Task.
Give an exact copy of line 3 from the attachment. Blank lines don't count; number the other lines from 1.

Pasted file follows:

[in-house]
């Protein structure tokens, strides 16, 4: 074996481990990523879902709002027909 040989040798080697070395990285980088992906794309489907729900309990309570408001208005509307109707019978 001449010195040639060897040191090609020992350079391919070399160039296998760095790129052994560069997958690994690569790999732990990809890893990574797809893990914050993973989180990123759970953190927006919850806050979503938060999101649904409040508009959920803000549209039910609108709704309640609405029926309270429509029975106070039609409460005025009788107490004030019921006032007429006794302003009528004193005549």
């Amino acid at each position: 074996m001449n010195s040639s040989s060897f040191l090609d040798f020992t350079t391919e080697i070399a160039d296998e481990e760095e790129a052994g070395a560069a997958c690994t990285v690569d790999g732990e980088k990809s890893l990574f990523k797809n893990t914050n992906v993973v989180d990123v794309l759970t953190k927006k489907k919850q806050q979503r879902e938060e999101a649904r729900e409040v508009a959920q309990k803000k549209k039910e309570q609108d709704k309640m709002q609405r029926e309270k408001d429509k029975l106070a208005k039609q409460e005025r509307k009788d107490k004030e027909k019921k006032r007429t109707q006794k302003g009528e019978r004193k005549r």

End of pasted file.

């Amino acid at each position: 074996m001449n010195s040639s040989s060897f040191l090609d040798f020992t350079t391919e080697i070399a160039d296998e481990e760095e790129a052994g070395a560069a997958c690994t990285v690569d790999g732990e980088k990809s890893l990574f990523k797809n893990t914050n992906v993973v989180d990123v794309l759970t953190k927006k489907k919850q806050q979503r879902e938060e999101a649904r729900e409040v508009a959920q309990k803000k549209k039910e309570q609108d709704k309640m709002q609405r029926e309270k408001d429509k029975l106070a208005k039609q409460e005025r509307k009788d107490k004030e027909k019921k006032r007429t109707q006794k302003g009528e019978r004193k005549r």